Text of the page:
Holland Circular Hotspot

Metropole Region Amsterdam


The Amsterdam Metropolitan Area has joined forces to move towards a circular economy because of the great opportunities it can offer to the region. Its ambition is that in 2025 the region (AMA) will be frontrunner worldwide in finding smart solutions for the limited availability of resources through redesign and closing of energy, water and material loops.


The case of the Metropole Region of Amsterdam

The Amsterdam Metropolitan Area has joined forces to move towards a circular economy because of the great opportunities it can offer to the region. Its ambition is that in 2025 the AMA will be frontrunner worldwide in finding smart solutions for the limited availability of resources through redesign and closing of energy, water and material loops. Simultaneously, innovation and new business development will be realized in the Amsterdam region. At regional level the focus is on energy transition and closing material cycles (high value recycling of resources and circular design of product- and material chains). The vision is that it can lead to cost reduction, create new business and employment, and save resources and energy. In addition, it can stimulate the development of knowledge, innovation and start-ups, and increase the provision of supply of key resources. Thus, it offers societal merits in all respects: People, Planet and Profit.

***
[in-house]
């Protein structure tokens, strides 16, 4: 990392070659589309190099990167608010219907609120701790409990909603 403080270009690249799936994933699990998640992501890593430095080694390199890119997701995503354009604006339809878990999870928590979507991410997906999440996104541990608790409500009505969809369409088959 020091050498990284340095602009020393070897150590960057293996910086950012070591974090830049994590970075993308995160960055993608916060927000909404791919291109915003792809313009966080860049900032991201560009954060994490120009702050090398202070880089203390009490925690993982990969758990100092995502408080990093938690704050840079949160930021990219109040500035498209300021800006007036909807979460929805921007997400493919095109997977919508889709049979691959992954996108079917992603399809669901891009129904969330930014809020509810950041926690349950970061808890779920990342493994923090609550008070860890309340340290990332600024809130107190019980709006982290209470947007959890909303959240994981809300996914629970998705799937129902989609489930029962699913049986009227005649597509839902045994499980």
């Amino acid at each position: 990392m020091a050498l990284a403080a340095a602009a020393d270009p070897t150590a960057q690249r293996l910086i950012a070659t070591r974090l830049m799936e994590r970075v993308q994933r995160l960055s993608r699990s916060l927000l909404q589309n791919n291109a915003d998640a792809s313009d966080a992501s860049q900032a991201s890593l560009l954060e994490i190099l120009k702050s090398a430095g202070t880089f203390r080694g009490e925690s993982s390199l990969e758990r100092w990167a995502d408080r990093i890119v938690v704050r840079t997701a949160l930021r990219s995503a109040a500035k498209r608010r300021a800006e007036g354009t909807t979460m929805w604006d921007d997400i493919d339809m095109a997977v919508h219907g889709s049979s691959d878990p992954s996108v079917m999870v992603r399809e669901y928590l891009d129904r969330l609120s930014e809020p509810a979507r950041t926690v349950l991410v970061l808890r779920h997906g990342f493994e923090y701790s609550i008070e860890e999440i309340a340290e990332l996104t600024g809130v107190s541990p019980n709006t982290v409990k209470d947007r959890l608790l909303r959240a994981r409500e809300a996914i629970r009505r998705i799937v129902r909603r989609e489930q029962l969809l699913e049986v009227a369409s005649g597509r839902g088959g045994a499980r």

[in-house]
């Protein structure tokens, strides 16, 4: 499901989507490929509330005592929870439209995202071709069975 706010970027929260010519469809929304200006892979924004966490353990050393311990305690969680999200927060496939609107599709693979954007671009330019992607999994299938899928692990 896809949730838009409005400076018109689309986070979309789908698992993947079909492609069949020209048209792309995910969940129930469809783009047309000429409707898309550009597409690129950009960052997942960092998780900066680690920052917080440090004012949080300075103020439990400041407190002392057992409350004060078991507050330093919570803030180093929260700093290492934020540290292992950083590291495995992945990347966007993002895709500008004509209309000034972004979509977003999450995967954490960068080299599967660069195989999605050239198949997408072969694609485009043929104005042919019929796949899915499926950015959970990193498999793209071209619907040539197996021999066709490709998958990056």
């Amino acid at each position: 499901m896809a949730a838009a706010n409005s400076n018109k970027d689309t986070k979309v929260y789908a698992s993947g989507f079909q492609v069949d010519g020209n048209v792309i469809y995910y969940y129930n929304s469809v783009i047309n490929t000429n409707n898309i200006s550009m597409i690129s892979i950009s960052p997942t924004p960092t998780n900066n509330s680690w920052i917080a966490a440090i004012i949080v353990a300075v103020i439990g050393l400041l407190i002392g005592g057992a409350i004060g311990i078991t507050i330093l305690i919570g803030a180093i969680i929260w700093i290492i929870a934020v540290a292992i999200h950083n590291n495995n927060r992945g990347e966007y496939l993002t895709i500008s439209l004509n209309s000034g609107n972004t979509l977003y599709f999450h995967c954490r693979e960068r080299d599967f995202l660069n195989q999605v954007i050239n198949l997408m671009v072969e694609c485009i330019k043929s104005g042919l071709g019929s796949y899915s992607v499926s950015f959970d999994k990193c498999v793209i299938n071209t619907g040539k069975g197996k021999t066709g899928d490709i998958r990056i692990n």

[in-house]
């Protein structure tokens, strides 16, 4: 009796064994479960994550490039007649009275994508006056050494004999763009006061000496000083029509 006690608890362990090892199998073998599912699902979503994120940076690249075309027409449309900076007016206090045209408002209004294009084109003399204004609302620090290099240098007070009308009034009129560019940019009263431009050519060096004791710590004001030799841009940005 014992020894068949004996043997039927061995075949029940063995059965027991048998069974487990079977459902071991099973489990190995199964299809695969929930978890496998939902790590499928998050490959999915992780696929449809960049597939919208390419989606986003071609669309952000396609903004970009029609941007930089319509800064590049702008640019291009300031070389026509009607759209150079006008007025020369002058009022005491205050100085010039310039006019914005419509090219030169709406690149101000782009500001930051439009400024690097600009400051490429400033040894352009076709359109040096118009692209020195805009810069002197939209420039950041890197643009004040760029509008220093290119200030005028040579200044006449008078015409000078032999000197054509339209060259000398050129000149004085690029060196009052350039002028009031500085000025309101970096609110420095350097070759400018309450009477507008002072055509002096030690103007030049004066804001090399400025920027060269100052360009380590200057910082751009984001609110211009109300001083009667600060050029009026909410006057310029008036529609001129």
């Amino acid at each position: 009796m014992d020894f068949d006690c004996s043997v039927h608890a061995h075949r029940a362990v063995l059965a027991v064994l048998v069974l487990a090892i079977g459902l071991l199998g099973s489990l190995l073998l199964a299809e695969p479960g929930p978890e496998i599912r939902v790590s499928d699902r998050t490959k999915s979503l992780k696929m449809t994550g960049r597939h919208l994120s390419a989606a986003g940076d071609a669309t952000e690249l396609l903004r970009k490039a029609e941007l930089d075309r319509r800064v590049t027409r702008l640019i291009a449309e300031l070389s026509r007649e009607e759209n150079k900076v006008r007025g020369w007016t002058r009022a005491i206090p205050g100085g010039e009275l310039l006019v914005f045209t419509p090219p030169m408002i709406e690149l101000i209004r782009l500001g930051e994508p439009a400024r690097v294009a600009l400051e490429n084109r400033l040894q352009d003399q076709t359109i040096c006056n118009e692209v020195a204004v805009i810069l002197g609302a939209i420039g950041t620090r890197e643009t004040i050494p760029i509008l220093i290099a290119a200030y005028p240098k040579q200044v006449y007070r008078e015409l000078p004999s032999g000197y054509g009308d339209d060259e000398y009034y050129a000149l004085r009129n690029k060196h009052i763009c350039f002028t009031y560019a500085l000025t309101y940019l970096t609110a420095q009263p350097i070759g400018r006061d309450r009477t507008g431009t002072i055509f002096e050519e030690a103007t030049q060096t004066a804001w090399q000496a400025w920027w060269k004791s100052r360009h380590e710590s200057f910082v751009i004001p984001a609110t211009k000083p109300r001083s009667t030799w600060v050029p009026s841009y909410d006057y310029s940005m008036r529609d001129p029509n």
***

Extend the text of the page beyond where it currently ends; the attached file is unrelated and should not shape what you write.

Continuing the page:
A leading circular hub

The Amsterdam Metropolitan Area is in an outstanding position to become a leading circular resources hub in Europe. It is a comparatively densely populated region in which large amounts of products and materials circulate, and many innovative and sustainable entrepreneurs are active. The region has an excellent logistic network across all transport modes (including a main harbour and global airport – Schiphol – and prime railways and roads), and a coordinated spatial planning. It composes of a broad spectrum of economic activities and knowledge infrastructure, while societal support is present for initiatives in the area of the circular economy.



With regard to the closing of the material cycles the mission of the Amsterdam Metropolitan Area is to have achieved an international outstanding position as a circular resources hub of Europe by 2025. The strategy to realize this mission is fivefold:

  • To get an overview of the main waste streams in the region and the extent to which these streams are already recycled or reused. This overview forms the basis for action;
  • To identify opportunities for the region to strengthen business development, employment and innovation focused on creating a circular economy;
  • To pursue those activities that fit in the strategy of the Metropole region as a circular resources hub;
  • To set up online and offline communication that increases publicity and communication on the Metropole region of Amsterdam as a circular resources hub;
  • To strengthen the involvement and consciousness of citizens about the circular activities of their region.

The precondition for success is the positive effort of energetic citizens, innovative entrepreneurs, advanced knowledge institutes and a government that can stimulate, facilitate and connect these parties. Some initiatives can be taken by municipalities themselves such as promoting the separation of waste by consumers and companies and developing advanced platforms to reuse, refurbish and remanufacture products. However, other initiatives require coordination at a higher scale, primarily the region, to set up cost-efficient recycling facilities. Thus, it requires a clear division of tasks and responsibilities among the municipalities involved in order to develop into an outstanding circular hub. Governors of the region have recognized this precondition and are willing to act accordingly.